We all revel in the support and encouragement we get from friends and family. We are grateful for our brethren authors who sympathize and encourage when reviews aren’t stellar. And stand and cheer when they are.
At a time when most families considered females a basic commodity, chattel. Something to be bartered or sold outright in exchange for land, money, position or all of the above; the Austens were different.
The key, I believe, was how Cassandra and George Austen reared all their children. While the girls learned the ladylike arts of domestic bliss they were also educated along-side their brothers up until university. For a short time Cassandra and Jane were sent to school in Oxford and Reading; but in less than three years they were home once again. So the bulk of their education was at the hands of their father as he taught their brothers. This in a time when most females were lucky to be taught to read and write. All the children had access to the Reverend’s sizable library which ultimately led to Jane’s heightened interest in history and politics. In fact, Jane was crushed when the entire library was sold off before the move to Bath.
But book learning was a relatively small part of the education I address here. It seems evident to me that the Reverend and Mrs. Austen created an environment of open mindedness and respect for everyone, male or female. While they stopped short of complete equality, the girls were very evidently allowed to express their own opinions. As Jane’s History of England shows, no subject was off-limits.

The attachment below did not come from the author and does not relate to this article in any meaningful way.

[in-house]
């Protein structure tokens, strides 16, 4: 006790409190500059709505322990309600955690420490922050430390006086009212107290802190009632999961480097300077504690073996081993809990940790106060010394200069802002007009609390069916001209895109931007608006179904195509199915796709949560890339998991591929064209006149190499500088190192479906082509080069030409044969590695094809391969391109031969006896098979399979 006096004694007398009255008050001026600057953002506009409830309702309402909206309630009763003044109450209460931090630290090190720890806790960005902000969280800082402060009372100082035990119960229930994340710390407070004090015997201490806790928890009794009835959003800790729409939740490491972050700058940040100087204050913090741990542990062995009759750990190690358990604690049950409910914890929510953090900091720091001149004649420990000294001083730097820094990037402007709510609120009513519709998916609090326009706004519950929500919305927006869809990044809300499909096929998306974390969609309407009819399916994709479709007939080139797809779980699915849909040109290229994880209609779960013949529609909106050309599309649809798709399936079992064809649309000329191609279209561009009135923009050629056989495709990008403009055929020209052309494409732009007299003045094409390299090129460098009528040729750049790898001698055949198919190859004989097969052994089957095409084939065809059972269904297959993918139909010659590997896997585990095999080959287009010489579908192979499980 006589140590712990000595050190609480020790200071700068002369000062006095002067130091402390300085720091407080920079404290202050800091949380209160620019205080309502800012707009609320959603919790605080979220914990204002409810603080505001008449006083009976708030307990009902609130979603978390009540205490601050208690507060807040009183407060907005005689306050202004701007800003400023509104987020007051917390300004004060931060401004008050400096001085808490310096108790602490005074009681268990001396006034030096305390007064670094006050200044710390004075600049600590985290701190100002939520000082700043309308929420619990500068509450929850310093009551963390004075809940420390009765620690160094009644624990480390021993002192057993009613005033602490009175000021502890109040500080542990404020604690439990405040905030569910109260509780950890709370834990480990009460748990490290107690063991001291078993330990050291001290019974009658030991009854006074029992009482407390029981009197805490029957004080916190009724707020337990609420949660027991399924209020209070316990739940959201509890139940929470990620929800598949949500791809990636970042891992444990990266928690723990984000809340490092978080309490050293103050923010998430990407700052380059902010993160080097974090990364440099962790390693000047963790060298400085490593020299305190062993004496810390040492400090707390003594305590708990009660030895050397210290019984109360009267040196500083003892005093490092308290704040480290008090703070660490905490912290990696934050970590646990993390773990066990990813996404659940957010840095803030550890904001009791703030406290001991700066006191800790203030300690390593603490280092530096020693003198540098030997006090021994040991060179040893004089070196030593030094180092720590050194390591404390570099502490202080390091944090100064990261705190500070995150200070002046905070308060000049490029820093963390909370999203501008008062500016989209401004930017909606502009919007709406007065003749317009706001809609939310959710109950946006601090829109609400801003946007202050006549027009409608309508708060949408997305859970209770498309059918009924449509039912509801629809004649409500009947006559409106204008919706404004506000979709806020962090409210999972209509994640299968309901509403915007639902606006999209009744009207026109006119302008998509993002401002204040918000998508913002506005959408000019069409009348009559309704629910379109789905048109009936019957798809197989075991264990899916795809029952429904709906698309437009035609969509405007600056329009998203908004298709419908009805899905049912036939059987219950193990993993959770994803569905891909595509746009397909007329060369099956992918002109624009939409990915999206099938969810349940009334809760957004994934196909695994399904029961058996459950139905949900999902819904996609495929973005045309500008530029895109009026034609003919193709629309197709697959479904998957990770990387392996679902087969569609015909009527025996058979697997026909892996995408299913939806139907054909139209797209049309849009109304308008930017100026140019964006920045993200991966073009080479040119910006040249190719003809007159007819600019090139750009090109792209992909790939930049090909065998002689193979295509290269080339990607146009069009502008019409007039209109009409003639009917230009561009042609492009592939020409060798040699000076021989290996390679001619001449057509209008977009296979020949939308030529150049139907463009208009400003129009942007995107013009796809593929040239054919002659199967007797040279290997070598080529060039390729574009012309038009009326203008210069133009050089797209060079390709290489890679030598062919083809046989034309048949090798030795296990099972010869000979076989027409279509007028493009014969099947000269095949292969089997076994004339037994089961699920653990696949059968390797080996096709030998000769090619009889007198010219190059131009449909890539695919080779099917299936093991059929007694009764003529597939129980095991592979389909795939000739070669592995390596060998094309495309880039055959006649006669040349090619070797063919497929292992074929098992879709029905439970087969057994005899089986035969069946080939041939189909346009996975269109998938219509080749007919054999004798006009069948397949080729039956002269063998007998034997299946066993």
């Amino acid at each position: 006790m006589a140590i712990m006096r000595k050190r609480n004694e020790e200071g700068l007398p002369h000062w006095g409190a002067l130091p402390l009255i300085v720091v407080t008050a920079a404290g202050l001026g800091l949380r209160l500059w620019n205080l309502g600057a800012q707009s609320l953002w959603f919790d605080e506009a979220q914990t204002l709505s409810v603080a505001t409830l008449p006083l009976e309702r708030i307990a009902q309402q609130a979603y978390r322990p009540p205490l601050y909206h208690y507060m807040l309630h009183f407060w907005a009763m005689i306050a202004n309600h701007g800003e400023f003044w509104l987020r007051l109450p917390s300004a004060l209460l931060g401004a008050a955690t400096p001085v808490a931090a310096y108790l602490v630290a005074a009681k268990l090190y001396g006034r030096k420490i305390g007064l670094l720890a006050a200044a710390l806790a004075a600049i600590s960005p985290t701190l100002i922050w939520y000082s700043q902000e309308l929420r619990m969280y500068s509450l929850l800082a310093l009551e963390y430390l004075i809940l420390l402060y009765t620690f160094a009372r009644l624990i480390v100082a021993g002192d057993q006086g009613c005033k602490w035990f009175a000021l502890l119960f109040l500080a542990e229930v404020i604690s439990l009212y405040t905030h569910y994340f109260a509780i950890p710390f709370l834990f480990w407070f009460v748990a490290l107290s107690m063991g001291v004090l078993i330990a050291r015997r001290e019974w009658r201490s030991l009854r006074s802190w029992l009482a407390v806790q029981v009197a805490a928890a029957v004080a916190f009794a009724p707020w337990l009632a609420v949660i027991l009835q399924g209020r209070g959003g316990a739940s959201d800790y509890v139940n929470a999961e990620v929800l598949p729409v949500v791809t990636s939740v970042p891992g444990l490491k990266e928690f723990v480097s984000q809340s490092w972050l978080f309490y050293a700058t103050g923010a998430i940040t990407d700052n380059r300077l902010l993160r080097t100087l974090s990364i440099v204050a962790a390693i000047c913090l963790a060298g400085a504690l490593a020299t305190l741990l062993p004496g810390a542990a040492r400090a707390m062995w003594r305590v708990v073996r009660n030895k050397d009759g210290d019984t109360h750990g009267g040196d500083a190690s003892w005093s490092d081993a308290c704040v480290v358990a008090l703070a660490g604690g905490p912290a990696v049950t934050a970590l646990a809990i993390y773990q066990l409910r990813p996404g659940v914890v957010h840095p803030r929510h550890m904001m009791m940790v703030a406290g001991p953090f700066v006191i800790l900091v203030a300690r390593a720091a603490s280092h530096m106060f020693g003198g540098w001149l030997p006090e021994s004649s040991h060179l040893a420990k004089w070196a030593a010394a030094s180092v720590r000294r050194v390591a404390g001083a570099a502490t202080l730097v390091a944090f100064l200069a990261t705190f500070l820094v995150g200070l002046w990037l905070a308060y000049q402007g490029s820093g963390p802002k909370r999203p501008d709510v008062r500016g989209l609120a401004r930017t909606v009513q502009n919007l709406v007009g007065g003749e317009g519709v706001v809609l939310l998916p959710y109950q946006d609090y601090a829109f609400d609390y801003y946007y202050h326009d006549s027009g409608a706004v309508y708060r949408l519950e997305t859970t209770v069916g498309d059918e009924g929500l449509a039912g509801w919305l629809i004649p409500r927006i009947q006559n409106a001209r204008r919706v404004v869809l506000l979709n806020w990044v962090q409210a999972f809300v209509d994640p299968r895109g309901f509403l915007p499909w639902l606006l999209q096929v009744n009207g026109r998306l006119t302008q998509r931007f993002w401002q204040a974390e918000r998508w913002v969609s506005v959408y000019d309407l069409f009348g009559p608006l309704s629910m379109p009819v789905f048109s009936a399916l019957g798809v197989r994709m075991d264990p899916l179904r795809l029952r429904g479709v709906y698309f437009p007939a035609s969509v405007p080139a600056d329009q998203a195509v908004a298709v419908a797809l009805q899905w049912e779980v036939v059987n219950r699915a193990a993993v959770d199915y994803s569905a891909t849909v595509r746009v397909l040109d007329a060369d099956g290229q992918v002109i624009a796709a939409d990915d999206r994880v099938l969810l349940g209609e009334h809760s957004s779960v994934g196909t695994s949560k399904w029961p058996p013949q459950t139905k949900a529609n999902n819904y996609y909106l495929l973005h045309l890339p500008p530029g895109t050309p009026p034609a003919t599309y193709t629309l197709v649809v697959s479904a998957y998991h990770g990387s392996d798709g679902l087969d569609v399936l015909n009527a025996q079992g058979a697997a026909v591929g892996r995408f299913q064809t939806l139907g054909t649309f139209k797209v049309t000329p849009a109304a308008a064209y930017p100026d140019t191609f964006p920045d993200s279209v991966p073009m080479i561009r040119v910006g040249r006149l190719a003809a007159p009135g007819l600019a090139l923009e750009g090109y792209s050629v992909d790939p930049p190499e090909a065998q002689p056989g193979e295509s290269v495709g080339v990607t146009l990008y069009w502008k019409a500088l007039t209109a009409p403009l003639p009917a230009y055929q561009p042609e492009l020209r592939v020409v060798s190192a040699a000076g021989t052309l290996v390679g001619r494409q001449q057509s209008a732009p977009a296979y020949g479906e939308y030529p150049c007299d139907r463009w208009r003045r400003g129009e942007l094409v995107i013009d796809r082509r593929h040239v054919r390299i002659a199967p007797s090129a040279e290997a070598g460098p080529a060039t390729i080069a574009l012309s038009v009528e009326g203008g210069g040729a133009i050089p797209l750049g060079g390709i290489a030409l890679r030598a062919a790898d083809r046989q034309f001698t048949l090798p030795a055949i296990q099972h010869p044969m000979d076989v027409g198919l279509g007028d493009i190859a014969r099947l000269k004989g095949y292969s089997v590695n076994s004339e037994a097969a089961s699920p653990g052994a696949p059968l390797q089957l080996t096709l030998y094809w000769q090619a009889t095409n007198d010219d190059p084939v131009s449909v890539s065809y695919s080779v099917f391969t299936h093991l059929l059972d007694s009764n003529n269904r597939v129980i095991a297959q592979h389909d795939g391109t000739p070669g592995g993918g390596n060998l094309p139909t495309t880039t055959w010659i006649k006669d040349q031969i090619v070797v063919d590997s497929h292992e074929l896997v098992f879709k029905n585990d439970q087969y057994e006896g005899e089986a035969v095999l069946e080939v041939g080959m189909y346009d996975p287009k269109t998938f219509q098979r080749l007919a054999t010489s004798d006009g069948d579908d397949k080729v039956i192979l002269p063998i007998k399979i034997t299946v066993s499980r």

I believe this open-minded and accepting atmosphere in which the Austen children were reared made it possible for Jane to write as much as she liked. The other females, her mother, sister and family friend (later sister-in-law) Martha took care of the domestic chores of the household so Jane would have the time and privacy to write to her heart’s content.
And while George Austen did not live to see her success, he was the one who tried to get First Impressions published by Cadell in 1797 (it was rejected…so take heart). He must have been very proud and obviously thought the book strong enough to present to a publisher.
It was in that atmosphere of open mindedness that her brothers were active participants in making sure Jane had the time, place and where-with-all to write. Paper and ink were quite costly but that never seems to have been a problem for Jane. More importantly, along with the physical her brothers were acutely aware that women could be and often were strong, intelligent, talented and to a degree independent and accepted them that way. No doubt taking the lead of their father, the brothers encouraged Jane in her writings with Henry arranging all the publications of her books. And they were her loudest champions as well.
Jane had wanted a bit of anonymity but all of her brothers seemed to enjoy telling people that their sister had written Sense and Sensibility and Pride and Prejudice anytime someone mentioned that they had read the books. There is a story in the family that Edward and Henry met a man who was celebrated for his literary attainments and commented that Pride and Prejudice was the cleverest book he had ever read and would very much like to meet the author for the book was far too clever to have actually been written by a women. Since Edward and Henry were telling the story we can assume that they set the man to rights and I have no doubt with much pride.
So we are grateful to those who encourage and support us in our endeavors and to the entire Austen clan for giving Jane the freedom to become the iconic author she is today.
A woman of two centuries…and probably two more.